Among Vedanta Desika’s more than 100 works, three are dedicated to Sri Rama. Of those, two – Paramartha-stuti and Mahaveera-vaibhavam – are hymns in Sanskrit and the third – Abhayapradanasaram – is a dissertation in Manipravala on the doctrine of surrender, the main thrust of the Ramayana. This work belongs to the Amritasvadini group under the generic heading ‘Chillarai Rahasyas’ which cover the Visishtadvaitaphilosophy.
Though couched in simple language like the other works of this group, the Abhayapradanasaram needs to be explained, either orally or in writing, for a proper understanding. Sowmyanarayanacharya has fulfilled this need by writing an exhaustive commentary on it.
Consisting of 10 sections, the treatise concentrates on two out of several interpretations of the Ramayana, viz. identification of Rama with the Supreme Being and the all-round efficacy of surrender to achieve one’s goals. After briefly touching upon the genesis of the Ramayana in the first section and establishing the supremacy of Rama in the second, Vedanta Desika devotes the remaining eight sections in providing a detailed analysis of the philosophy of surrender as brought out in the Svetasvatara and other Upanishads. Successful types of surrender for different objectives are brought out seriatim in the third and fourth sections with special emphasis on Vibhishana’s surrender, which is analysed in the fourth section. In fact, this surrender is held out as ideal, clearly composing of the five ancillaries thereof, viz. determined will to perform acts conducive to god, refraining from contrary acts, feeling of utter helplessness, unshakeable faith in god and seeking protection.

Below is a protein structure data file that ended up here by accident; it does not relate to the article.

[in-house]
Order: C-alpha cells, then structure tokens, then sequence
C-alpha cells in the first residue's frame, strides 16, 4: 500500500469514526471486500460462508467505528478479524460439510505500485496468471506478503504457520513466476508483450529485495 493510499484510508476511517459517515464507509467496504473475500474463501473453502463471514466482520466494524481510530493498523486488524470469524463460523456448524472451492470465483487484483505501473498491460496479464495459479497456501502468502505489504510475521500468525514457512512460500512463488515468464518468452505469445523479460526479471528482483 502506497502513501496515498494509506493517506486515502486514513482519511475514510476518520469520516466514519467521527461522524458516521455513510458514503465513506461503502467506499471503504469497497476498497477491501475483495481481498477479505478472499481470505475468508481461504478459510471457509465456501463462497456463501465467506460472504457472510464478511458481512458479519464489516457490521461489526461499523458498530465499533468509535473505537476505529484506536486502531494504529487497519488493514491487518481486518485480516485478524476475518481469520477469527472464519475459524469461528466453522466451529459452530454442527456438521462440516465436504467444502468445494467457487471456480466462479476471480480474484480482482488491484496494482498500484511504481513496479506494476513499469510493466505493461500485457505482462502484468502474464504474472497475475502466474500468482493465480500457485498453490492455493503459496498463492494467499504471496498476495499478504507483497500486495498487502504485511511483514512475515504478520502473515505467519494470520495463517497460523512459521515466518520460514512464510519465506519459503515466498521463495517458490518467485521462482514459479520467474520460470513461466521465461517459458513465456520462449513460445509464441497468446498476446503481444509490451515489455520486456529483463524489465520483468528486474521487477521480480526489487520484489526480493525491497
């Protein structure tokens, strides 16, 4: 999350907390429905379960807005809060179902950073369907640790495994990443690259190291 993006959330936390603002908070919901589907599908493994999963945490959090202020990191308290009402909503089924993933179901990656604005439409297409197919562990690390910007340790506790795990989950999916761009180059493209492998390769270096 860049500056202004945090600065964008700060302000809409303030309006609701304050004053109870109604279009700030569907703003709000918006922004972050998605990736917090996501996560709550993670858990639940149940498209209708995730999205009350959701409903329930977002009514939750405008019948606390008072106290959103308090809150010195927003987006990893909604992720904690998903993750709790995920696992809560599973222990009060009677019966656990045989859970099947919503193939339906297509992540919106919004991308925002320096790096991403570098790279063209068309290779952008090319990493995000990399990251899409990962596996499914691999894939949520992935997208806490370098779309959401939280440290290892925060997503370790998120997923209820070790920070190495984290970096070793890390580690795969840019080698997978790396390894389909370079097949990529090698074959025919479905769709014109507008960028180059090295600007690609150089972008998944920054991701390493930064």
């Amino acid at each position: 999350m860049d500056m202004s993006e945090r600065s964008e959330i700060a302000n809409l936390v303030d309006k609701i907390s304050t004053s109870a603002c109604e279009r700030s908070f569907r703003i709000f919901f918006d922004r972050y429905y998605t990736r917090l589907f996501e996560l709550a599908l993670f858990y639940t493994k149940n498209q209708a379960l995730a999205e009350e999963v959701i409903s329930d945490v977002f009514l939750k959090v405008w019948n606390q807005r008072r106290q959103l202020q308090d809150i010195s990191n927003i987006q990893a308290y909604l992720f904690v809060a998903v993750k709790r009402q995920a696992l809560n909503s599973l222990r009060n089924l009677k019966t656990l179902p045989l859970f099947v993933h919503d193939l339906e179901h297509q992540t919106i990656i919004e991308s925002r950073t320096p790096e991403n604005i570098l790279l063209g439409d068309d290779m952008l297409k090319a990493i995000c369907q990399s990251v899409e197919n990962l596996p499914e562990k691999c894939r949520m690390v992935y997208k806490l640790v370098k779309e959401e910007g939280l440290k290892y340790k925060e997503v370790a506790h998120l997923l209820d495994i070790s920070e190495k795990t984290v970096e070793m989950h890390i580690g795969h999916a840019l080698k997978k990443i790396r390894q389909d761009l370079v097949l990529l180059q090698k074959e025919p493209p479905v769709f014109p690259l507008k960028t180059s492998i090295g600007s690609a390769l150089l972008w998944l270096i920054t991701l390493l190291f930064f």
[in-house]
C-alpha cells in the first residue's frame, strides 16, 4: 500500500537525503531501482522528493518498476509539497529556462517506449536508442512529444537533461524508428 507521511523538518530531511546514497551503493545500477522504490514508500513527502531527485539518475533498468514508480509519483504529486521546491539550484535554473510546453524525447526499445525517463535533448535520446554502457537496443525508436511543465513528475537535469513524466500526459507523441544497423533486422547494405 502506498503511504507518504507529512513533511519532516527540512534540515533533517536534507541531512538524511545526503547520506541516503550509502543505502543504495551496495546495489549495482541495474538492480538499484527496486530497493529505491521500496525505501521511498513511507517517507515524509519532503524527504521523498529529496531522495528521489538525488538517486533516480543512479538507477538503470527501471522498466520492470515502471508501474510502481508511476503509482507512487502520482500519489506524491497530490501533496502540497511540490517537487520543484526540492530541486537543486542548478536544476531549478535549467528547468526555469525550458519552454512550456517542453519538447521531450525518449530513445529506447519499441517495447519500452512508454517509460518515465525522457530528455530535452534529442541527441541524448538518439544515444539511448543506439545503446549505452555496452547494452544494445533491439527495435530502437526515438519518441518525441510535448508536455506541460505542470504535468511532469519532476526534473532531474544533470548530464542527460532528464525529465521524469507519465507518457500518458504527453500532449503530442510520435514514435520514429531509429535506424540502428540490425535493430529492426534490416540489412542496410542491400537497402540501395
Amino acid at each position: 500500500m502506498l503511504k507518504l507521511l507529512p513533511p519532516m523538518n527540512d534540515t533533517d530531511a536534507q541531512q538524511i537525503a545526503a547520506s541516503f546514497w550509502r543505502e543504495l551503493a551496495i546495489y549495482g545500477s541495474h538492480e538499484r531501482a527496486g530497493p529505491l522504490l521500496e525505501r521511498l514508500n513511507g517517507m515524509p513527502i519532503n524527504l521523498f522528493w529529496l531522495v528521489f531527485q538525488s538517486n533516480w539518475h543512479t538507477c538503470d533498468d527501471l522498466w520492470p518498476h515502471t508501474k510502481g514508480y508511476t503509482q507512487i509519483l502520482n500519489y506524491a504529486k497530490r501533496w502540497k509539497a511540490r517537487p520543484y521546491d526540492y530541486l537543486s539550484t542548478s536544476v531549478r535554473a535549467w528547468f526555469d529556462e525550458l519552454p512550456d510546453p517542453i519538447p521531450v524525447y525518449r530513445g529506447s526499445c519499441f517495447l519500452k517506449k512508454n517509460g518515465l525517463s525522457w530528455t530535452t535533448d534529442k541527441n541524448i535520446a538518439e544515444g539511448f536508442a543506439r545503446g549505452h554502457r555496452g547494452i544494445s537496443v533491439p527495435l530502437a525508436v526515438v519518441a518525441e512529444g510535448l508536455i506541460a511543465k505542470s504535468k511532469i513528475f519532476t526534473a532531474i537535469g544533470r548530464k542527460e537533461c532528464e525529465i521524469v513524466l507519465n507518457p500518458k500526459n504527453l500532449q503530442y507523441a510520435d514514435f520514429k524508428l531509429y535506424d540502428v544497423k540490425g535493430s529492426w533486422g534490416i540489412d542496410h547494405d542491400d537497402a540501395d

Sections five to nine, which form the kingpin of this work, deal exhaustively with the qualities essential for a protector, viz. competence and compassion, besides laying down justification for acceptance of surrender even if the person seeking refuge has several demerits. The vindication of such a stand taken by Rama is explained through a discussion between him and the vanaras when the latter, with the exception of Hanuman, vociferously argued against accepting Vibhishana into their fold, since he was the brother of Sita’s abductor Ravana, and would have come with evil intentions. In these four sections, Desika has brought out the subtle meanings of Rama’s arguments and His famous utterance that “he would bestow fearlessness on anyone who comes to him saying ‘I am yours’; it is my vow” which is referred to as the Rama-charamasloka. The work concludes with the declaration of Vibhishana’s mental purity and Rama’s exemplary grace even towards his enemies.
Sowmyanarayanacharya, who comes from a well-known family of scholars and is an exponent of Desika’s works, has done full justice to the text. His translation, with apt analogies and pertinent quotations, is lucid and appeals to the modern mind. A special annexure containing 24 verses from the Ramayana, relevant to the doctrine of surrender, and an index of references, add to the value of the book.
The excellent foreword by Mahamhopadhyaya Srivatsankacharya is an additional bonus to the reader.
Tamil commentary by Nelvoy Sowmyanarayanacharya (Vainavan Kural, L42L Bharatidasan Colony, K.K. Nagar, Chennai 600 078. Price Rs.200 )